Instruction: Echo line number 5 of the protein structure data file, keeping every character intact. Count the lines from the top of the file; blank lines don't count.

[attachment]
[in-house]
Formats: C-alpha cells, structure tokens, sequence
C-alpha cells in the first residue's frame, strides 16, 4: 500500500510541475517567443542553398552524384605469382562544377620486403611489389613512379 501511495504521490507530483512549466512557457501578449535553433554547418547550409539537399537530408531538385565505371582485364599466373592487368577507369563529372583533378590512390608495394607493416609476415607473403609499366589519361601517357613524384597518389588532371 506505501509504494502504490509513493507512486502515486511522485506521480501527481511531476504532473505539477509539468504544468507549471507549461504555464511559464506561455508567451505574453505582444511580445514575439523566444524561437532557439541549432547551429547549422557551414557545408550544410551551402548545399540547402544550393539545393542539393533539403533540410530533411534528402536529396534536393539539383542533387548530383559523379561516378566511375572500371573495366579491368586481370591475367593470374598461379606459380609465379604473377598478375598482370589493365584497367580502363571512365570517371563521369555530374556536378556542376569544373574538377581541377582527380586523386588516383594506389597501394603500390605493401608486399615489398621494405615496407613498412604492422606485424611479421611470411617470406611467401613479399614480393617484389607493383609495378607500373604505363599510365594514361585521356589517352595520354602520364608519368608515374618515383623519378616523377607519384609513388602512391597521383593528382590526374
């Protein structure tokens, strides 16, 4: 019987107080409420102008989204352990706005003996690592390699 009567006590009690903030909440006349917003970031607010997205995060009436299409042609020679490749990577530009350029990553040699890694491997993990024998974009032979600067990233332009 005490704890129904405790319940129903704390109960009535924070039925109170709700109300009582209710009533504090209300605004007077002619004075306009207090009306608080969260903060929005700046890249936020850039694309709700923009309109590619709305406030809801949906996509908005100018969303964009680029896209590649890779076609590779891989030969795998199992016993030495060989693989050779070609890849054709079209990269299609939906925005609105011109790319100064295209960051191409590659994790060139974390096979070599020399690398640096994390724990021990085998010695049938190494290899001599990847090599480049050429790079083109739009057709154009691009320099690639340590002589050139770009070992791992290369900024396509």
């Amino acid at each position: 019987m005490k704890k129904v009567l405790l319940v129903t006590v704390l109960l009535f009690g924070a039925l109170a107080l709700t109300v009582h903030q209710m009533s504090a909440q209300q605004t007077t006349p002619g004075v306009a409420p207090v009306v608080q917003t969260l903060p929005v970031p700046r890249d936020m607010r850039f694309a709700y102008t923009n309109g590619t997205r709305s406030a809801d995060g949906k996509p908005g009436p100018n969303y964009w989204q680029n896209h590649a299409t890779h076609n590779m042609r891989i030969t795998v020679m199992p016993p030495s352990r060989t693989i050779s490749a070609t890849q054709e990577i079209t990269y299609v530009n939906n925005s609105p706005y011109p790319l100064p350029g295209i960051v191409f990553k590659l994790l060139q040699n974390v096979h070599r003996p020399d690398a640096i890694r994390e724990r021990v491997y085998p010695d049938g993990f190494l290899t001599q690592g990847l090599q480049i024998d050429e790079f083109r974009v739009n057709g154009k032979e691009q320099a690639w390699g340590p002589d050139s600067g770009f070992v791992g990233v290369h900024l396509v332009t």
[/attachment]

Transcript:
């Amino acid at each position: 019987m005490k704890k129904v009567l405790l319940v129903t006590v704390l109960l009535f009690g924070a039925l109170a107080l709700t109300v009582h903030q209710m009533s504090a909440q209300q605004t007077t006349p002619g004075v306009a409420p207090v009306v608080q917003t969260l903060p929005v970031p700046r890249d936020m607010r850039f694309a709700y102008t923009n309109g590619t997205r709305s406030a809801d995060g949906k996509p908005g009436p100018n969303y964009w989204q680029n896209h590649a299409t890779h076609n590779m042609r891989i030969t795998v020679m199992p016993p030495s352990r060989t693989i050779s490749a070609t890849q054709e990577i079209t990269y299609v530009n939906n925005s609105p706005y011109p790319l100064p350029g295209i960051v191409f990553k590659l994790l060139q040699n974390v096979h070599r003996p020399d690398a640096i890694r994390e724990r021990v491997y085998p010695d049938g993990f190494l290899t001599q690592g990847l090599q480049i024998d050429e790079f083109r974009v739009n057709g154009k032979e691009q320099a690639w390699g340590p002589d050139s600067g770009f070992v791992g990233v290369h900024l396509v332009t």